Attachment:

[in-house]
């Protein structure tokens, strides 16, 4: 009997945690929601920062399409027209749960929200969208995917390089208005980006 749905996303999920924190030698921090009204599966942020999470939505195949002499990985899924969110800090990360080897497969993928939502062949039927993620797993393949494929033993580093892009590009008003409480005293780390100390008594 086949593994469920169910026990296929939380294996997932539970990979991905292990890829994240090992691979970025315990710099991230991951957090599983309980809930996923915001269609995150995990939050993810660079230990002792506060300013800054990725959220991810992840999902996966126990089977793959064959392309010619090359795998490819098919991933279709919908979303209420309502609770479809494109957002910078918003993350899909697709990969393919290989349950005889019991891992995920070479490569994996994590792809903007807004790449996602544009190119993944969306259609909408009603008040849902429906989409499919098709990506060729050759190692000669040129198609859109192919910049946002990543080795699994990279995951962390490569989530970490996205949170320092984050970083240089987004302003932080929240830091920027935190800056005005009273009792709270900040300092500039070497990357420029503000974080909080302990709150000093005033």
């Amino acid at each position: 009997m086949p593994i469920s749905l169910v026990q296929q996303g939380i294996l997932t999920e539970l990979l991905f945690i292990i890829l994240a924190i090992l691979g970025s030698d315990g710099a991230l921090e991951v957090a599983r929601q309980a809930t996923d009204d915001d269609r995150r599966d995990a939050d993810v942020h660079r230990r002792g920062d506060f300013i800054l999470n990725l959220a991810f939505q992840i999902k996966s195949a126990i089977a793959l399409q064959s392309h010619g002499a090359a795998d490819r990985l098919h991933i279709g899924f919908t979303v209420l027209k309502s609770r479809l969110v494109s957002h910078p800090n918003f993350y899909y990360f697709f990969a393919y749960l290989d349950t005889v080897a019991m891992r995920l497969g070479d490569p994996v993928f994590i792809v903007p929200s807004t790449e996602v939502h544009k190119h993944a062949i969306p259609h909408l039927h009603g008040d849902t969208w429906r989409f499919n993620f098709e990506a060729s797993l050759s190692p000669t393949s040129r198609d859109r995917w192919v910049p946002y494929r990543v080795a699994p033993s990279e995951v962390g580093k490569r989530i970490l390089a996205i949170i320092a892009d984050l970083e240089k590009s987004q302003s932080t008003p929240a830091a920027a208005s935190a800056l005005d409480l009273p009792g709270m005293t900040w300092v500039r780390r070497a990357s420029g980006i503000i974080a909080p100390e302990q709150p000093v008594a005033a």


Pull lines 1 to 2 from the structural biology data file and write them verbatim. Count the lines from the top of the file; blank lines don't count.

[in-house]
């Protein structure tokens, strides 16, 4: 009997945690929601920062399409027209749960929200969208995917390089208005980006 749905996303999920924190030698921090009204599966942020999470939505195949002499990985899924969110800090990360080897497969993928939502062949039927993620797993393949494929033993580093892009590009008003409480005293780390100390008594 086949593994469920169910026990296929939380294996997932539970990979991905292990890829994240090992691979970025315990710099991230991951957090599983309980809930996923915001269609995150995990939050993810660079230990002792506060300013800054990725959220991810992840999902996966126990089977793959064959392309010619090359795998490819098919991933279709919908979303209420309502609770479809494109957002910078918003993350899909697709990969393919290989349950005889019991891992995920070479490569994996994590792809903007807004790449996602544009190119993944969306259609909408009603008040849902429906989409499919098709990506060729050759190692000669040129198609859109192919910049946002990543080795699994990279995951962390490569989530970490996205949170320092984050970083240089987004302003932080929240830091920027935190800056005005009273009792709270900040300092500039070497990357420029503000974080909080302990709150000093005033």